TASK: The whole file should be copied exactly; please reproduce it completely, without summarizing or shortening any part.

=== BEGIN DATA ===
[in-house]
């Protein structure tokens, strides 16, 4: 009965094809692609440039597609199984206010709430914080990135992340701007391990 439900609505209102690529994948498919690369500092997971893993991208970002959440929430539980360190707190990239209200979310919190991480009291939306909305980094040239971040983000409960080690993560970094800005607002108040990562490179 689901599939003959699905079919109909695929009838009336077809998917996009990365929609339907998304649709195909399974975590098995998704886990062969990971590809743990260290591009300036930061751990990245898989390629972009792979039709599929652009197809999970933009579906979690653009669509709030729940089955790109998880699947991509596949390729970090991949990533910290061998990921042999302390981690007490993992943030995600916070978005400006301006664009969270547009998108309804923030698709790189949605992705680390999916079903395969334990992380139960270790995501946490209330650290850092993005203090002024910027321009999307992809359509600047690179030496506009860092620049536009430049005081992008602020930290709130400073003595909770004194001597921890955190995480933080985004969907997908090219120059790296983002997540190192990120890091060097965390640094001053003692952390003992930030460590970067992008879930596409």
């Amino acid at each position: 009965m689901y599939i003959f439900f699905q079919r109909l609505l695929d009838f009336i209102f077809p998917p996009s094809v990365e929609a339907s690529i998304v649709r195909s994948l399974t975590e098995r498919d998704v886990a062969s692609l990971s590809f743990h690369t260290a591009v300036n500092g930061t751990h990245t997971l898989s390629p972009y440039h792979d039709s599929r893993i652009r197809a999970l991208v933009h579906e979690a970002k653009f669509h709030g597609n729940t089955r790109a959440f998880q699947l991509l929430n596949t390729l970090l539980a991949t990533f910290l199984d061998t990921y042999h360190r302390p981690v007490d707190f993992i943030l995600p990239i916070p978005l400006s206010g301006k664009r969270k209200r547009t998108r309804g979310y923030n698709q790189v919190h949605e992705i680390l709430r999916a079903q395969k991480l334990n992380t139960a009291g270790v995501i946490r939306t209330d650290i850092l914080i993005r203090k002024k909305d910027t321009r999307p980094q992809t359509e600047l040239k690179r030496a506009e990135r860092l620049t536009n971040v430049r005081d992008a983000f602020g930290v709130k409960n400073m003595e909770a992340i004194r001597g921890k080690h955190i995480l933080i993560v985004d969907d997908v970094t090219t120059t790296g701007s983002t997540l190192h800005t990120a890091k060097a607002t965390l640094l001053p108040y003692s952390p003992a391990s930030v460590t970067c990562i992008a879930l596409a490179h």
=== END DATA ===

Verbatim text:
[in-house]
């Protein structure tokens, strides 16, 4: 009965094809692609440039597609199984206010709430914080990135992340701007391990 439900609505209102690529994948498919690369500092997971893993991208970002959440929430539980360190707190990239209200979310919190991480009291939306909305980094040239971040983000409960080690993560970094800005607002108040990562490179 689901599939003959699905079919109909695929009838009336077809998917996009990365929609339907998304649709195909399974975590098995998704886990062969990971590809743990260290591009300036930061751990990245898989390629972009792979039709599929652009197809999970933009579906979690653009669509709030729940089955790109998880699947991509596949390729970090991949990533910290061998990921042999302390981690007490993992943030995600916070978005400006301006664009969270547009998108309804923030698709790189949605992705680390999916079903395969334990992380139960270790995501946490209330650290850092993005203090002024910027321009999307992809359509600047690179030496506009860092620049536009430049005081992008602020930290709130400073003595909770004194001597921890955190995480933080985004969907997908090219120059790296983002997540190192990120890091060097965390640094001053003692952390003992930030460590970067992008879930596409």
């Amino acid at each position: 009965m689901y599939i003959f439900f699905q079919r109909l609505l695929d009838f009336i209102f077809p998917p996009s094809v990365e929609a339907s690529i998304v649709r195909s994948l399974t975590e098995r498919d998704v886990a062969s692609l990971s590809f743990h690369t260290a591009v300036n500092g930061t751990h990245t997971l898989s390629p972009y440039h792979d039709s599929r893993i652009r197809a999970l991208v933009h579906e979690a970002k653009f669509h709030g597609n729940t089955r790109a959440f998880q699947l991509l929430n596949t390729l970090l539980a991949t990533f910290l199984d061998t990921y042999h360190r302390p981690v007490d707190f993992i943030l995600p990239i916070p978005l400006s206010g301006k664009r969270k209200r547009t998108r309804g979310y923030n698709q790189v919190h949605e992705i680390l709430r999916a079903q395969k991480l334990n992380t139960a009291g270790v995501i946490r939306t209330d650290i850092l914080i993005r203090k002024k909305d910027t321009r999307p980094q992809t359509e600047l040239k690179r030496a506009e990135r860092l620049t536009n971040v430049r005081d992008a983000f602020g930290v709130k409960n400073m003595e909770a992340i004194r001597g921890k080690h955190i995480l933080i993560v985004d969907d997908v970094t090219t120059t790296g701007s983002t997540l190192h800005t990120a890091k060097a607002t965390l640094l001053p108040y003692s952390p003992a391990s930030v460590t970067c990562i992008a879930l596409a490179h």